Thank you for the kind words, and an intriguing point you make...I feel like the 1991 version is SO bleak and the character SO evil that he ends up on the same kind of level as a Freddy or a Jason- by the end, he just has to die.

 

SPOILERS IN RE: THE END OF 1962 CAPE FEAR AND 1955'S NIGHT OF THE HUNTER\

 

It's interesting that in both of those movies, Mitchum takes it pretty far in the evil dept., but in both, his character (rather surprisingly) lives at the end, almost confoundingly so in HUNTER, because with CAPE FEAR, they make it very clear that more confinement is a fate worse than death for Max Cady.

 

Also of note, the 1991 version of CAPE FEAR also pays homage to NIGHT OF THE HUNTER with the LOVE and HATE tattoos on Cady's left and right hands.

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This is interesting,

 

I just checked out my copy of INSIDE OSCAR and it mentioned that the remake of CAPE FEAR was set to be directed by Spielberg, who apparently wasn't in a "dark mood" and went on to make HOOK (a film that is, ironically, ten times more insidiously evil than anything in either version of CAPE FEAR.)

 

AMBLIN still owned the rights, and DeNiro- who had been attached for a long time and was really amped to play the part- suggested Scorcese, who wasn't interested in doing it at all because he "read the script three times, and three times he hated it."

 

So Scorcese did a rewrite and made the family all ****** up so he could "relate to them" as he found them "such goody two-shoes" in the original script that he claimed he was rooting for Cady by the end.

 

again, i think every change he made was spot-on.

 

FYI- Gregory Peck won the Best Actor Oscar for TO KILL A MOCKINGBIRD the same year the original CAPE FEAR came out; DeNiro and Juliette Lewis (who played the daughter) were both Oscar-nominated for their parts in the CAPE FEAR remake in 1992, they also won a lot of Film Critic's awards for their performances. Nick Nolte, who costarred in the remake, was also nominated for Best Actor  in1991, but for THE PRINCE OF TIDES. )

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Me, I like the original so much better, De Niro comes off as too buffoonish and the strapping himself to the underside of the car is a bit much (as mentioned),

 

Mitchum is downright scary and the noir-ish cinematography is great  Mitchum should have got an Oscar.

 

The remake is definitely a less believable movie. More extreme, yes - but that's the problem.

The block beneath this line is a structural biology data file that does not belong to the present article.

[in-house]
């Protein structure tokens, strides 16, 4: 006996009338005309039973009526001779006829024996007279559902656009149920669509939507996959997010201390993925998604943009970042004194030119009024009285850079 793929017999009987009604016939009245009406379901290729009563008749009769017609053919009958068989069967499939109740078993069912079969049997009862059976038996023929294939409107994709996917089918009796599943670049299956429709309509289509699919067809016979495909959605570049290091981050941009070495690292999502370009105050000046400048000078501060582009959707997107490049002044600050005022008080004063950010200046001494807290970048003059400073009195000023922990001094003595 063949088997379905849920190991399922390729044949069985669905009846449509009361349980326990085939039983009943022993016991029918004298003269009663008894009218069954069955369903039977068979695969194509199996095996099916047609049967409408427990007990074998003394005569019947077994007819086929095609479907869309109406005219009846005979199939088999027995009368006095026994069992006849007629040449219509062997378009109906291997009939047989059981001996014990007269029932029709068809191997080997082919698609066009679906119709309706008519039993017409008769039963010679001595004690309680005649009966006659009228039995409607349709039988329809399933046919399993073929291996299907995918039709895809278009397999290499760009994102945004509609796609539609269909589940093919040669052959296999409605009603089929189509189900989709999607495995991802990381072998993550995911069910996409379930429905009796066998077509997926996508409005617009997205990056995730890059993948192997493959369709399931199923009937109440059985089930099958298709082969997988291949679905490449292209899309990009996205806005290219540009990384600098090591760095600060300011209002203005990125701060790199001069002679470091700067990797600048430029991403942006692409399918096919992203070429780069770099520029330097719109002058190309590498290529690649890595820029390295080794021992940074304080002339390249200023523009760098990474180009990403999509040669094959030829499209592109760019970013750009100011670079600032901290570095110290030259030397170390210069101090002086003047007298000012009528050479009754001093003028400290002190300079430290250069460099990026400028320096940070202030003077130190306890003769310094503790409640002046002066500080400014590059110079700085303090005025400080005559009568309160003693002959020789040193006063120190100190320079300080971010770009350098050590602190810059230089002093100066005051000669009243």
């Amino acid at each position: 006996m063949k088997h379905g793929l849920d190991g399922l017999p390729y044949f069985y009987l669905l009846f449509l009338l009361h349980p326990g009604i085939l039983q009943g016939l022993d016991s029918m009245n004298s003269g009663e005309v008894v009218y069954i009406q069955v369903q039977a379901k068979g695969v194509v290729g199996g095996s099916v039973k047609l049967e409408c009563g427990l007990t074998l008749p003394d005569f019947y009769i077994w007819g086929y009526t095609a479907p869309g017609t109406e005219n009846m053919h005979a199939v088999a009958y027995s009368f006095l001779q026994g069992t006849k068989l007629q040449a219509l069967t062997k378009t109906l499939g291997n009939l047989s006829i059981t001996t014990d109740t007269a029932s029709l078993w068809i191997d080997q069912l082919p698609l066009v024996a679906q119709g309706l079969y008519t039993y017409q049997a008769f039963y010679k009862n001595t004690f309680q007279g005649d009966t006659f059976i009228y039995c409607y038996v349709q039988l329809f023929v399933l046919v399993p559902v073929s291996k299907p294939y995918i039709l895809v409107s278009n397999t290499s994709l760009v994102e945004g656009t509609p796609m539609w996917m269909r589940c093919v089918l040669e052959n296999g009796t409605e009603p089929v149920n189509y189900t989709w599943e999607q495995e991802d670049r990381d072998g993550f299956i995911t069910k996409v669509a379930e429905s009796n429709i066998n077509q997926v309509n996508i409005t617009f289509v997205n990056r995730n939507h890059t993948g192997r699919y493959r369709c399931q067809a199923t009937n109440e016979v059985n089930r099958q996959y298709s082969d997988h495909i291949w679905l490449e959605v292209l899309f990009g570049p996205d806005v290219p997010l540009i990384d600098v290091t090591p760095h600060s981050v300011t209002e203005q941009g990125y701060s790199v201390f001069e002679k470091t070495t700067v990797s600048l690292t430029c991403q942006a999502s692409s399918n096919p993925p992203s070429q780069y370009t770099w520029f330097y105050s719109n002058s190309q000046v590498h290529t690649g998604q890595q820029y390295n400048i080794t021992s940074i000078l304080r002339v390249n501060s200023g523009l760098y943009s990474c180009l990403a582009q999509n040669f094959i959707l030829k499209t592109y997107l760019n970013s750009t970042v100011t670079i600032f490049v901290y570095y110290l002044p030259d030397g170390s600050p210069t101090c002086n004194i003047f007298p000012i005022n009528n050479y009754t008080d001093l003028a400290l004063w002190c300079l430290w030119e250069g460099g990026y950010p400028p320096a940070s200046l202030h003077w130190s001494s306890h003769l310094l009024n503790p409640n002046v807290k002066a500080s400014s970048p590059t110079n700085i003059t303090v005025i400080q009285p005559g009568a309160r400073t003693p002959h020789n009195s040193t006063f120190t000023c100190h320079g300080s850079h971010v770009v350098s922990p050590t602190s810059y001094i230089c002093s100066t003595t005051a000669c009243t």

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Much was made at the time of the 91 version that all the principals involved did the film because they needed a hit. Nolte had fallen on hard times in the 80's, and was starting to have a career second wind. DeNiro still had clout, but hadn't starred in a commercial hit in a couple years. Scorsese too was coming off of a box office disappointment (how was GOODFELLAS a flop?), and he needed to show he was bankable so he could get the funding he needed for AGE OF INNOCENCE. At first he was circling a proposed KEY LARGO remake that was to star Mel Gibson and Al Pacino, but that fell apart, so he agreed to CAPE FEAR. The whole thing was relatively rushed through, and if it wasn't for the talent involved, it could have been a real trainwreck. Instead it was a sufficient hit (the biggest Scorsese had up to that point), and it's generally well regarded, if not enthusiastically so.

 

I liked it, anyway.

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Strangely enough, I wasn't that pleased with the 1962 version when I saw it (sometime around 1964-5), but that was because I'd read John D. MacDonald's novel not long before seeing it. It's almost always the case that reading the novel first makes the movie experience much flatter, and this was no exception.

 

One thing that bothered me about the movie was that the daughter's boyfriend was completely removed from it.

 

But, on subsequent viewings, Mitchum's amazing performance eventually won me over enough to praise the movie more as the years went by.